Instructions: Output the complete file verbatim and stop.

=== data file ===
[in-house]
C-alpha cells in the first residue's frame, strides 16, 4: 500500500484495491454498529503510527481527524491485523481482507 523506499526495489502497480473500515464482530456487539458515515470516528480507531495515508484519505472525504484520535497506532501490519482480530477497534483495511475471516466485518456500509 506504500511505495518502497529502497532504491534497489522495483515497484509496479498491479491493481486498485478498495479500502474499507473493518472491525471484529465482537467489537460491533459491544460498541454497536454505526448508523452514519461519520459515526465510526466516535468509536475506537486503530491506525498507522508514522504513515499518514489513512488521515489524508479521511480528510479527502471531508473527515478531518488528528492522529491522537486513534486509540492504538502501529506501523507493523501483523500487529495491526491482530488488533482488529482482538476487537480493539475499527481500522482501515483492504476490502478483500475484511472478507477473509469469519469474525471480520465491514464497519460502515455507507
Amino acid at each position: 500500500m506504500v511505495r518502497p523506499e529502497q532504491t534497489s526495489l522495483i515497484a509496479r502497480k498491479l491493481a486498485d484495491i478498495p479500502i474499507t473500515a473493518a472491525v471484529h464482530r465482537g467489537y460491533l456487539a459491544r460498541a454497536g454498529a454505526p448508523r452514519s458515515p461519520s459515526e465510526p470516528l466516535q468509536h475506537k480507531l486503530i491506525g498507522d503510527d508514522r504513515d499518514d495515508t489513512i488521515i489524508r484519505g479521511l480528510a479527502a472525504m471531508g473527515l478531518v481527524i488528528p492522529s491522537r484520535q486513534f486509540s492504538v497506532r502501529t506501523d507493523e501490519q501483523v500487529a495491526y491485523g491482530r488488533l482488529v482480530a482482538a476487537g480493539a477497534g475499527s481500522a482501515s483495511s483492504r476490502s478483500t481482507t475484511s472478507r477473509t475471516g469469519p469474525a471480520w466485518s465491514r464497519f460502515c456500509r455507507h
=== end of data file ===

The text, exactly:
[in-house]
C-alpha cells in the first residue's frame, strides 16, 4: 500500500484495491454498529503510527481527524491485523481482507 523506499526495489502497480473500515464482530456487539458515515470516528480507531495515508484519505472525504484520535497506532501490519482480530477497534483495511475471516466485518456500509 506504500511505495518502497529502497532504491534497489522495483515497484509496479498491479491493481486498485478498495479500502474499507473493518472491525471484529465482537467489537460491533459491544460498541454497536454505526448508523452514519461519520459515526465510526466516535468509536475506537486503530491506525498507522508514522504513515499518514489513512488521515489524508479521511480528510479527502471531508473527515478531518488528528492522529491522537486513534486509540492504538502501529506501523507493523501483523500487529495491526491482530488488533482488529482482538476487537480493539475499527481500522482501515483492504476490502478483500475484511472478507477473509469469519469474525471480520465491514464497519460502515455507507
Amino acid at each position: 500500500m506504500v511505495r518502497p523506499e529502497q532504491t534497489s526495489l522495483i515497484a509496479r502497480k498491479l491493481a486498485d484495491i478498495p479500502i474499507t473500515a473493518a472491525v471484529h464482530r465482537g467489537y460491533l456487539a459491544r460498541a454497536g454498529a454505526p448508523r452514519s458515515p461519520s459515526e465510526p470516528l466516535q468509536h475506537k480507531l486503530i491506525g498507522d503510527d508514522r504513515d499518514d495515508t489513512i488521515i489524508r484519505g479521511l480528510a479527502a472525504m471531508g473527515l478531518v481527524i488528528p492522529s491522537r484520535q486513534f486509540s492504538v497506532r502501529t506501523d507493523e501490519q501483523v500487529a495491526y491485523g491482530r488488533l482488529v482480530a482482538a476487537g480493539a477497534g475499527s481500522a482501515s483495511s483492504r476490502s478483500t481482507t475484511s472478507r477473509t475471516g469469519p469474525a471480520w466485518s465491514r464497519f460502515c456500509r455507507h